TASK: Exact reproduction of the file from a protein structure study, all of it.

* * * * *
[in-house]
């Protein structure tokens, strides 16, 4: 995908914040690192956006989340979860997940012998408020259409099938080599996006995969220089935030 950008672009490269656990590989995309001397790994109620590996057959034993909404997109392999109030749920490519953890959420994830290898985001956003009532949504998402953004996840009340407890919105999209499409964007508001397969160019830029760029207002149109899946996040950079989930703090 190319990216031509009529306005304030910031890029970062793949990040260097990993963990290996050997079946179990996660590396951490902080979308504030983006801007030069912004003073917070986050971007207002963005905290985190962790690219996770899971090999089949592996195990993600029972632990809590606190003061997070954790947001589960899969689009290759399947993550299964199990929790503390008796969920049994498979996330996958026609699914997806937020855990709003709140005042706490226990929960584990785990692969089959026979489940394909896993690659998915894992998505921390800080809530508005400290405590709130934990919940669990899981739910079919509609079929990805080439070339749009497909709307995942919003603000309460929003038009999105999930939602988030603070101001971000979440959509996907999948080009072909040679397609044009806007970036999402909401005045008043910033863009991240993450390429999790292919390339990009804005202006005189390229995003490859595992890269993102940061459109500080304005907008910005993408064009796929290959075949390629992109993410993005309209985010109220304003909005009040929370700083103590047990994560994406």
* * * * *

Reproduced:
[in-house]
């Protein structure tokens, strides 16, 4: 995908914040690192956006989340979860997940012998408020259409099938080599996006995969220089935030 950008672009490269656990590989995309001397790994109620590996057959034993909404997109392999109030749920490519953890959420994830290898985001956003009532949504998402953004996840009340407890919105999209499409964007508001397969160019830029760029207002149109899946996040950079989930703090 190319990216031509009529306005304030910031890029970062793949990040260097990993963990290996050997079946179990996660590396951490902080979308504030983006801007030069912004003073917070986050971007207002963005905290985190962790690219996770899971090999089949592996195990993600029972632990809590606190003061997070954790947001589960899969689009290759399947993550299964199990929790503390008796969920049994498979996330996958026609699914997806937020855990709003709140005042706490226990929960584990785990692969089959026979489940394909896993690659998915894992998505921390800080809530508005400290405590709130934990919940669990899981739910079919509609079929990805080439070339749009497909709307995942919003603000309460929003038009999105999930939602988030603070101001971000979440959509996907999948080009072909040679397609044009806007970036999402909401005045008043910033863009991240993450390429999790292919390339990009804005202006005189390229995003490859595992890269993102940061459109500080304005907008910005993408064009796929290959075949390629992109993410993005309209985010109220304003909005009040929370700083103590047990994560994406």